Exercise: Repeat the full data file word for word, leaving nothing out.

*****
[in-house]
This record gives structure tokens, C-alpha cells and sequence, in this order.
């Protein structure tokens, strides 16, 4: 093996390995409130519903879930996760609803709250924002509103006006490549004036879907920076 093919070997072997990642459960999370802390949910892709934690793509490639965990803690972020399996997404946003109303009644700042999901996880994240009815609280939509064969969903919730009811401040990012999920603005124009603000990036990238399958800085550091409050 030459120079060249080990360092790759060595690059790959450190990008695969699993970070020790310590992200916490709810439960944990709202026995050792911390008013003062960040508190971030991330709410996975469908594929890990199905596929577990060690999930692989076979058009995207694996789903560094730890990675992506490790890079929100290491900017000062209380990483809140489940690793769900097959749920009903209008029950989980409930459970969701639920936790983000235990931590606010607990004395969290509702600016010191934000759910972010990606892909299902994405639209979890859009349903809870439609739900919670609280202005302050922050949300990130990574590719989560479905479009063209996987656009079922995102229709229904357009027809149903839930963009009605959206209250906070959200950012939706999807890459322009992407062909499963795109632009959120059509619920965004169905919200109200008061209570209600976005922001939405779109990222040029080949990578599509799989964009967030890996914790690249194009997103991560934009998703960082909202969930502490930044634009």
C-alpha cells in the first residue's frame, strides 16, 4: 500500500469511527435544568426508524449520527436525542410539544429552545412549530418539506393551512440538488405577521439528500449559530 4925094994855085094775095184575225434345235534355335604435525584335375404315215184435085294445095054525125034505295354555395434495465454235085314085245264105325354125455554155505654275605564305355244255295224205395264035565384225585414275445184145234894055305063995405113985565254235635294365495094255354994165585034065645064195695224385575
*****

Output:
[in-house]
This record gives structure tokens, C-alpha cells and sequence, in this order.
């Protein structure tokens, strides 16, 4: 093996390995409130519903879930996760609803709250924002509103006006490549004036879907920076 093919070997072997990642459960999370802390949910892709934690793509490639965990803690972020399996997404946003109303009644700042999901996880994240009815609280939509064969969903919730009811401040990012999920603005124009603000990036990238399958800085550091409050 030459120079060249080990360092790759060595690059790959450190990008695969699993970070020790310590992200916490709810439960944990709202026995050792911390008013003062960040508190971030991330709410996975469908594929890990199905596929577990060690999930692989076979058009995207694996789903560094730890990675992506490790890079929100290491900017000062209380990483809140489940690793769900097959749920009903209008029950989980409930459970969701639920936790983000235990931590606010607990004395969290509702600016010191934000759910972010990606892909299902994405639209979890859009349903809870439609739900919670609280202005302050922050949300990130990574590719989560479905479009063209996987656009079922995102229709229904357009027809149903839930963009009605959206209250906070959200950012939706999807890459322009992407062909499963795109632009959120059509619920965004169905919200109200008061209570209600976005922001939405779109990222040029080949990578599509799989964009967030890996914790690249194009997103991560934009998703960082909202969930502490930044634009």
C-alpha cells in the first residue's frame, strides 16, 4: 500500500469511527435544568426508524449520527436525542410539544429552545412549530418539506393551512440538488405577521439528500449559530 4925094994855085094775095184575225434345235534355335604435525584335375404315215184435085294445095054525125034505295354555395434495465454235085314085245264105325354125455554155505654275605564305355244255295224205395264035565384225585414275445184145234894055305063995405113985565254235635294365495094255354994165585034065645064195695224385575